CORPORATIONS MAY HAVE GREATER ACCESS TO THE CONSTITUTIONAL PROTECTION AGAINST UNREASONABLE TRIAL DELAY
Three months after the Supreme Court in R. v. Jordan rewrote the analytical framework by which claims of unreasonable trial delay are to be tested, the Ontario Court of Appeal has applied the new test as have a number of lower courts throughout the criminal justice system. These decisions have all involved individual defendants.
Not yet, but inevitably, a corporate defendant will have the opportunity to argue that Jordan means that corporations have greater access to the protection under s.11(b) of the Charter.
Since 1992 and the release of Supreme Court’s decision in R. v. C.I.P.., it has been extremely difficult for corporations to obtain the stay of criminal or regulatory prosecutions on the basis of unreasonable trial delay. C.I.P. made two key findings in relation to corporate defendants:
First, it decided that corporations, as artificial entities, could not suffer prejudice like individuals to the liberty and security of the person interests protected by the Charter. Instead, corporations were entitled to 11(b) protection only to the extent that it protects defendants from the prejudice caused by trial delay to the fair trial interest; that is, the prejudice caused by the ageing of recollections etc.
Second, unlike the situation with the liberty and security of the person interests where delay could be presumed prejudicial by the passage of time, a corporate defendant was required to prove actual prejudice to its fair trial interest – an extremely high bar. In the result, very few corporate defendants succeeded in establishing the breach of their limited s.11(b) right.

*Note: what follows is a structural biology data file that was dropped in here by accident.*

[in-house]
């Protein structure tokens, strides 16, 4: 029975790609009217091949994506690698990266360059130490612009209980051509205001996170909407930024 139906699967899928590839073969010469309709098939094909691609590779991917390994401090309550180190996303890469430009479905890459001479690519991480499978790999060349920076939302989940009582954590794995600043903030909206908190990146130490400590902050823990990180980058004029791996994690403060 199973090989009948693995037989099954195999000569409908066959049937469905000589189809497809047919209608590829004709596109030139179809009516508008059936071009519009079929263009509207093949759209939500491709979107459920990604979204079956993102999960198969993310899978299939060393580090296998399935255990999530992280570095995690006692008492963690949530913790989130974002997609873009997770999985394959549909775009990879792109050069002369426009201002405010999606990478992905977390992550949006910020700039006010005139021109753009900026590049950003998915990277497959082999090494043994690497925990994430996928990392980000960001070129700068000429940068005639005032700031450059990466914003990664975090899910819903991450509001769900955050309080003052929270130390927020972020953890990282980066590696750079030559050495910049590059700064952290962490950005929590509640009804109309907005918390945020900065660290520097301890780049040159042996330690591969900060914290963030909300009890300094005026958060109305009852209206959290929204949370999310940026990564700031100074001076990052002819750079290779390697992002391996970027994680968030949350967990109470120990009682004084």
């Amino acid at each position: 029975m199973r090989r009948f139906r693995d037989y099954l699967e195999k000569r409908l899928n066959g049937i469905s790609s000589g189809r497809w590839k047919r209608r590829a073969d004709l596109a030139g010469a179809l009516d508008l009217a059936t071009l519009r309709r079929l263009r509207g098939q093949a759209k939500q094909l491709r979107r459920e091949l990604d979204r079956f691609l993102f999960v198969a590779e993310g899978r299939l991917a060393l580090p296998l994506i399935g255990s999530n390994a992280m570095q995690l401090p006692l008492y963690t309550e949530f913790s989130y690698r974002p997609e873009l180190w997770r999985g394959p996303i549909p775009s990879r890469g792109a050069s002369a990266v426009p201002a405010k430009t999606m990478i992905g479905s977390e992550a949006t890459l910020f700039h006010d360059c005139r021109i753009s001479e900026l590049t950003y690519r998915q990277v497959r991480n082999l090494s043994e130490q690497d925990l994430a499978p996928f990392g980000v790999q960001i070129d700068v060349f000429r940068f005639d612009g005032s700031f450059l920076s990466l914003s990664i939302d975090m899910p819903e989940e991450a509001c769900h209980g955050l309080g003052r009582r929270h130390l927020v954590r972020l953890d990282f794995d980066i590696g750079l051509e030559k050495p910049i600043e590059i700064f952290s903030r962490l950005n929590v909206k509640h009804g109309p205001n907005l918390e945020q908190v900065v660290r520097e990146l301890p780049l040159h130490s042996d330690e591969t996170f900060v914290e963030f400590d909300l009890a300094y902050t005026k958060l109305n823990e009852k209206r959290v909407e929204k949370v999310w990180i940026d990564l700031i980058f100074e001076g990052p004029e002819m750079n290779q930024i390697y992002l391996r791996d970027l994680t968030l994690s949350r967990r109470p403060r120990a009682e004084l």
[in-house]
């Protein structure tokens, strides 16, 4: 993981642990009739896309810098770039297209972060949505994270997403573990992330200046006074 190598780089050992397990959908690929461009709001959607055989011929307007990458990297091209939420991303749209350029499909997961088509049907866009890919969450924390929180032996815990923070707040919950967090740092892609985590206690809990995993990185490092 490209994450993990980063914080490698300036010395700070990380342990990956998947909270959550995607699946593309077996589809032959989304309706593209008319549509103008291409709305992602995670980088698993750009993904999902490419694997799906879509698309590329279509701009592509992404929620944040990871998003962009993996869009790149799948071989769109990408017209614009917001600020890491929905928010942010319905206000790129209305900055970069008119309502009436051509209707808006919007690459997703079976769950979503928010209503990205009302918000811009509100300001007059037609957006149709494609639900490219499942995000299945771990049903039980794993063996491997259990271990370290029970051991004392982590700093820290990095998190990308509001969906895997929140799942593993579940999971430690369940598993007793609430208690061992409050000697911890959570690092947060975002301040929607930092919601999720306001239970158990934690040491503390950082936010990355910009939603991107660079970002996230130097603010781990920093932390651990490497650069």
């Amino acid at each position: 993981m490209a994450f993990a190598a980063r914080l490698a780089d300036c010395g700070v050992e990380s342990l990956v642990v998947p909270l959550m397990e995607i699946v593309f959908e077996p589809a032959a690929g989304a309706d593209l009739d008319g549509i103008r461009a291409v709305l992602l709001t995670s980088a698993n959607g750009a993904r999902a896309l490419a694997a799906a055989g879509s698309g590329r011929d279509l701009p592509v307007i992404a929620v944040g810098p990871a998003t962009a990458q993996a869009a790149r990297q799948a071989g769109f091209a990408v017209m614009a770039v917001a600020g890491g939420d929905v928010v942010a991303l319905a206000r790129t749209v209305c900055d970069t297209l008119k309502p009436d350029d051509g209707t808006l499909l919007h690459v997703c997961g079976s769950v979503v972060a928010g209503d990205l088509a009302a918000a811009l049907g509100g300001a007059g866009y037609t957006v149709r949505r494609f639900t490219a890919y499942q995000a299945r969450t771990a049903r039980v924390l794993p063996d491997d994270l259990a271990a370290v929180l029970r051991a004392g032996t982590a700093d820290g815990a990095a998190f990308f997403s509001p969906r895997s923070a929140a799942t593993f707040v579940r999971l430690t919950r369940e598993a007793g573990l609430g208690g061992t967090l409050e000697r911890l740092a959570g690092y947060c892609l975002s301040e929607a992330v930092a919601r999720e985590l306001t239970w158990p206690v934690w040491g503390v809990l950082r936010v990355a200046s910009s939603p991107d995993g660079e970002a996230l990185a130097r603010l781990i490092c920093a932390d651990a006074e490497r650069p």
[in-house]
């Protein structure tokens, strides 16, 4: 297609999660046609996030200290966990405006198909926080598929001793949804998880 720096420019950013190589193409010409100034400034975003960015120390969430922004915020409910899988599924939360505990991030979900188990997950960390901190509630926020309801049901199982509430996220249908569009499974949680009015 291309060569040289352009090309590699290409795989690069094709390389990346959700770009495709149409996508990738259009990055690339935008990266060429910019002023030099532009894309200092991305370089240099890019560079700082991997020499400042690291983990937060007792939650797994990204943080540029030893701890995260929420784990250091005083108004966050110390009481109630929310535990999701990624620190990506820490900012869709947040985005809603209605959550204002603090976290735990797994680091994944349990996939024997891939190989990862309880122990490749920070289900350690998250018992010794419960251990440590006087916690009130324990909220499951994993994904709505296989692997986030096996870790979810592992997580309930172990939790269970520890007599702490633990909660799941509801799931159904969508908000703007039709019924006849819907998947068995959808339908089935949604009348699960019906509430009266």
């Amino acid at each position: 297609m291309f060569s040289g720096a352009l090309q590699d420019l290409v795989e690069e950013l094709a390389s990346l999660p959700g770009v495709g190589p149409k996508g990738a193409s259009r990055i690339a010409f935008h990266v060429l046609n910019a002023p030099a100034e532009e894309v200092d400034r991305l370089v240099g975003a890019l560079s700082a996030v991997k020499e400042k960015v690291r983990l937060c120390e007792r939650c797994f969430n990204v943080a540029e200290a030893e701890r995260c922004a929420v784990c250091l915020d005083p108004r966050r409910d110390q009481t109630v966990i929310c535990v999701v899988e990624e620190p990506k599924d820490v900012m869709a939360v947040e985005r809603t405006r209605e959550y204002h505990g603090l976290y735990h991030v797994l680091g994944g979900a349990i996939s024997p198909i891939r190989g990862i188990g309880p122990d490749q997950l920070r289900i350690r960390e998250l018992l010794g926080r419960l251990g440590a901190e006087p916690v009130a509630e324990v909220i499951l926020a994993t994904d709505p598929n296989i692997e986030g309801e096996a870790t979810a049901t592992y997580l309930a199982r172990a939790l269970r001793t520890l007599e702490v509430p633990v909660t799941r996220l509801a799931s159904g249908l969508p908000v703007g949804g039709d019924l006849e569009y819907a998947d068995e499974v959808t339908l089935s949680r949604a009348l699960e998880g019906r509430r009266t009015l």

Although the Court in Jordan does not consider let alone mention C.I.P., its re-consideration of how prejudice to the s.11(b) right is to be treated puts into serious question C.I.P.’s future applicability. In sum, Jordan found that prejudice to all the three interests protected by s.11(b) (liberty, security of the person and trial fairness) is to be presumed once the ceilings of 18 (in provincial court) and 30 months (in Superior Court), whatever the case may be, are exceeded. The presumption is not rebuttable. Unless the Crown can establish that exceptional circumstances (which have nothing to do with prejudice) caused the delay to exceed the relevant ceiling, the prosecution must be stayed.
The defendant in Jordan was an individual. But there is nothing in the decision that would suggest let alone hint that the new framework should be different in cases involving corporate defendants. It can only be a matter of time before a corporate defendant brings the issue forward.